Wake Things to Do Tips by Rabbityama
Wake Things to Do: 10 reviews and 37 photos
One of Wake's most famous sites is the Wisteria Park (Fuji Koen). They make the claim to be Japan's number one place to see wisteria. I can't say whether it's true or not, but it may be true at least to say that Wake's Wisteria Park has the most variety of wisteria. Each tree is a different species native to a different part of Japan and some are even from other parts of the world. Most of them are purple, but some of the varieties have gorgeous pink blossoms, there are also nice white ones, and among the purple ones there are some that are quite obviously unique when you compare the flowers.
The wisteria seems to have an even shorter viewing period than the cherry blossoms, but Wake's homepage actually keeps track of how far along the blossoms are in their blooming. The best viewing time is said to be when they are at 70-80%. This is because they are so long that by the time the bottoms are in bloom the tops are sometimes dying so it's good to see them slightly before that. The pink variety actually blooms earlier than most of the others. I actually went two times so that I could see the pink blossoms and then see the full blooms of the rest.
The Wisteria Park is located to the right of Wake Shrine and the Wake History and Folk Museum. During the wisteria season they have a Wisteria Festival with many foodstalls and vendors, including wisteria ice cream, to make the experience even more enjoyable.
Those wanting to see the wisteria should plan to visit in late April to mid-May and go to Wake town's homepage during that time to check the status of the blossoms. Entrance during the festival is 300 yen.
Katatetsu Roman Kaido
The Katatetsu Roman Kaido is a cycling trail created from an abandoned train route. It was called the Katakami Line and ran from Bizen to Misaki. It was in operation from 1919 to 1991 and the cycling trail was opened in 2003.
Although the railway is gone one of the highlights of the course are all of the parts of the railway that have been preserved. From signs to tunnels to an actual station, it makes the bike ride nice and reminds you of its history.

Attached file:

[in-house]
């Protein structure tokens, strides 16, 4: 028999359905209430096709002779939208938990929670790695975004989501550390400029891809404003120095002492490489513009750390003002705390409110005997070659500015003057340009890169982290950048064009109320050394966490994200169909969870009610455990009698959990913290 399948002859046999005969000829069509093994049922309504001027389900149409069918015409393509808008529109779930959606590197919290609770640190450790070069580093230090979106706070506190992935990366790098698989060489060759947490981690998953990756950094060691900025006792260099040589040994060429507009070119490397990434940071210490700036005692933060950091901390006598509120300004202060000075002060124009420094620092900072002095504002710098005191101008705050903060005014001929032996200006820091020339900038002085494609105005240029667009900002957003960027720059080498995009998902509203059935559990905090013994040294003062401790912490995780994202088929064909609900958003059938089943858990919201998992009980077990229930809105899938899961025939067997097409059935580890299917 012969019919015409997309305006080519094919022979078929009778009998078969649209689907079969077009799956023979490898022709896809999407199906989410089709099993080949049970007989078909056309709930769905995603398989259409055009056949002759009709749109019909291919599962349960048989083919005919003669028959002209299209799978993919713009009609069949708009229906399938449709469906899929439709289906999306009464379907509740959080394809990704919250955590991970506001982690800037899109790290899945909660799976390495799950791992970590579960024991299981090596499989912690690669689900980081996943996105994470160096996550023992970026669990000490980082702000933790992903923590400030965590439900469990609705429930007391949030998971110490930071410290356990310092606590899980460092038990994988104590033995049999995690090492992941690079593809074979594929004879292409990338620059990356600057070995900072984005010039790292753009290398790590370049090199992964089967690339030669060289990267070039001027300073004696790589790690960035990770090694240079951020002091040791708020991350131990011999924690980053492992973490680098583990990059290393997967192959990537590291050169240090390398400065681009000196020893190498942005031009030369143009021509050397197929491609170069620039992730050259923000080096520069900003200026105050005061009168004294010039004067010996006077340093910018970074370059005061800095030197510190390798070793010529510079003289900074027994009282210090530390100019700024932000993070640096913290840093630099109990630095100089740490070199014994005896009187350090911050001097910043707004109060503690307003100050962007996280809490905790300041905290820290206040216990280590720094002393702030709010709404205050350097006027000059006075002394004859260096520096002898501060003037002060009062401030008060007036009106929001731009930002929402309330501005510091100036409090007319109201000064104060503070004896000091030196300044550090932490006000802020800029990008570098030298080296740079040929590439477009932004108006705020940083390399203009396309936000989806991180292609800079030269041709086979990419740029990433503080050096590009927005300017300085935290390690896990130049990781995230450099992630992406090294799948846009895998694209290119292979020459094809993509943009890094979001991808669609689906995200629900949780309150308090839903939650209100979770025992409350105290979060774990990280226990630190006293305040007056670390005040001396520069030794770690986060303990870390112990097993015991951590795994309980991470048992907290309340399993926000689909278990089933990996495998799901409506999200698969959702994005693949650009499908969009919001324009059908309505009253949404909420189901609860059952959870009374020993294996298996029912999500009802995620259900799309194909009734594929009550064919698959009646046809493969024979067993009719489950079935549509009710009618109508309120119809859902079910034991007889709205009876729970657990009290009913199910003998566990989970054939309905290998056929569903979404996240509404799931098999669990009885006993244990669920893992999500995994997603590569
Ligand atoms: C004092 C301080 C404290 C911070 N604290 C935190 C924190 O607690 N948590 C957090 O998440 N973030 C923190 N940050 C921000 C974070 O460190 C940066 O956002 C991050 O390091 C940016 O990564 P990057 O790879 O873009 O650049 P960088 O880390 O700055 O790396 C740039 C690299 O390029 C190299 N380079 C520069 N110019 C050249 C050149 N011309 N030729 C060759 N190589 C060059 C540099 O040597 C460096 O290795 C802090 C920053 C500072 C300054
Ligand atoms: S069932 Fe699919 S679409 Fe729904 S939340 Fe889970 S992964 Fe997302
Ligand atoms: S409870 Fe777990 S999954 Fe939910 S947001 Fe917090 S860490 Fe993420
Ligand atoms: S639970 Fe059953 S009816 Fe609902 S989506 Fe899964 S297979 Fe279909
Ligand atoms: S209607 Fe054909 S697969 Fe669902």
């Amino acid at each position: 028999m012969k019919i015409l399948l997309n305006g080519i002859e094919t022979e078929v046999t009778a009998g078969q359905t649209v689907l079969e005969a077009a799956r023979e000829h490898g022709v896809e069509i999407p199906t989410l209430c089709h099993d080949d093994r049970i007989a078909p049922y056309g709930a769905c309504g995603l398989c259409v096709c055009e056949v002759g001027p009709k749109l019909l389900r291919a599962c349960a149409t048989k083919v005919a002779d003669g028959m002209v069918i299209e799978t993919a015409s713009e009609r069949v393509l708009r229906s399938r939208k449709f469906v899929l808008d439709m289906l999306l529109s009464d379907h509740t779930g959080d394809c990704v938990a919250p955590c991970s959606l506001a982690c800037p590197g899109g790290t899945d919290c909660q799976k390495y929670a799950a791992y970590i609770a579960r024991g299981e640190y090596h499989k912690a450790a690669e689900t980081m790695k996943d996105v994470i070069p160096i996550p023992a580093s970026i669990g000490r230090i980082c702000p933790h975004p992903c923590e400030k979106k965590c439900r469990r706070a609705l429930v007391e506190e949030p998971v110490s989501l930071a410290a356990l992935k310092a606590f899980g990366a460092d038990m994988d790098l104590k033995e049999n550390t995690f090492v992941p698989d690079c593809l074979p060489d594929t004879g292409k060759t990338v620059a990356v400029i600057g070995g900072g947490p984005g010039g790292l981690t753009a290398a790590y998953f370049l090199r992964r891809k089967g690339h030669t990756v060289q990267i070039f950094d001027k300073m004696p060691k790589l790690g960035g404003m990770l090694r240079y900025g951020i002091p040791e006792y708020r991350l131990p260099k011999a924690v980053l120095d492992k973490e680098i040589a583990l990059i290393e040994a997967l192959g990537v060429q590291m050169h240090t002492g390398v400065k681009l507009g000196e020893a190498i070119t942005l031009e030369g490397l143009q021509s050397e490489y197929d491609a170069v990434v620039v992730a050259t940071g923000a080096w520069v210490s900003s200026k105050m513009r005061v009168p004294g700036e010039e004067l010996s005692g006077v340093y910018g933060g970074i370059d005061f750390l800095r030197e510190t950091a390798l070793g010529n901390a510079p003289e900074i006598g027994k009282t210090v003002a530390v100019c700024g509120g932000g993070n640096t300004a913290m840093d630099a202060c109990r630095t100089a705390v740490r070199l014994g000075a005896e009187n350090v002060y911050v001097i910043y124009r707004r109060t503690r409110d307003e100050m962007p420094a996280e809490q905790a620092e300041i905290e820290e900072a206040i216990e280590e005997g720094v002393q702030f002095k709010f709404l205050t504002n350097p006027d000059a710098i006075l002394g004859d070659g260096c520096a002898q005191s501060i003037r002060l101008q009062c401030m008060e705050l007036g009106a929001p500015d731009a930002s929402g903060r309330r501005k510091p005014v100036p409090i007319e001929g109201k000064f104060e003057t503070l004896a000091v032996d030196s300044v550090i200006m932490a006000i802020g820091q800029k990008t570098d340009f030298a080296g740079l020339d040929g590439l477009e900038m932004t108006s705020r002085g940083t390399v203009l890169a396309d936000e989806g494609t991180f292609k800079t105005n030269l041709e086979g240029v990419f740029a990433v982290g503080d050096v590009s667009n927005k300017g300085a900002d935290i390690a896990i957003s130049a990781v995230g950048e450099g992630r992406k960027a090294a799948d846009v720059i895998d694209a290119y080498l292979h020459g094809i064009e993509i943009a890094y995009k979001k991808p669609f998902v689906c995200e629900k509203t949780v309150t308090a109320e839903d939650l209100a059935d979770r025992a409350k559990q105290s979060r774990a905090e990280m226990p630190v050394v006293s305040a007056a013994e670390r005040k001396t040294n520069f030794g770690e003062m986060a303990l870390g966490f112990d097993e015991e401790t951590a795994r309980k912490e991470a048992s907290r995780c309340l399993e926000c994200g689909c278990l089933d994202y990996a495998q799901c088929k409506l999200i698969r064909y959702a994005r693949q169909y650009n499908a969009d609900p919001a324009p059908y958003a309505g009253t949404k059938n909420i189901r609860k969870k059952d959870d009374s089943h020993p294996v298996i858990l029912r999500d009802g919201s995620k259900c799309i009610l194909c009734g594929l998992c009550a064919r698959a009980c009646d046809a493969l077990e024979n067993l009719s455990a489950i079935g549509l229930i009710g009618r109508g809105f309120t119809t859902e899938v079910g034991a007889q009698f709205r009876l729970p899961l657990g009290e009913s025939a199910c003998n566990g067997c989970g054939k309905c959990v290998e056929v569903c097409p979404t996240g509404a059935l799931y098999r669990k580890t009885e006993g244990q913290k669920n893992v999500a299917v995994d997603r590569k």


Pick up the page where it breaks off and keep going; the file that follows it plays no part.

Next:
In addition there are many other sites that it passes. From the start to the end there are temples, shrines, a dam, castle ruins, Shiroyama Park (with a rebuilt castle), onsen, rice terraces, etc. Most of these sites are not directly on the path but easy to detour and return to the biking course. The nature and mountains along the path are also scenic.
You can rent a bike at Wake Station for 300 yen. When you do it, let them know you want to ride the Katatetsu Roman Kaido and they should give you a map. On the back of the map/pamphlet there are phone numbers for hospitals in case you wreck or something happens.
The entire path can easily be done in a day. Just make sure you return the bike back to Wake Station before the bike rental closes (typically 6 but may vary by season).
The Nature Preservation Center in Wake is home to one of only a few Crane Sanctuaries in Japan. This is the highlight for most visitors. There are many red-crested cranes (tanchou) bread here. If you come at the right time of year you will even be able to see crane chicks. I came too early, so the mothers were still nesting, but I'd love to have seen them with their chicks!
The Nature Preservation Center has more than just the cranes though. There are many nature hikes, an attractive lake, lots of interesting butterflies and insects around, plants, and a nice learning center. The learning center is great for kids as well as adults. There are interactive exhibits, videos, and a nice show about dangerous predators. Other exhibits showcase the various wildlife and insects you can find in Okayama Prefecture, many of which live naturally within the area of the preservation center. They even have ancient mammoth fossils found in Okayama.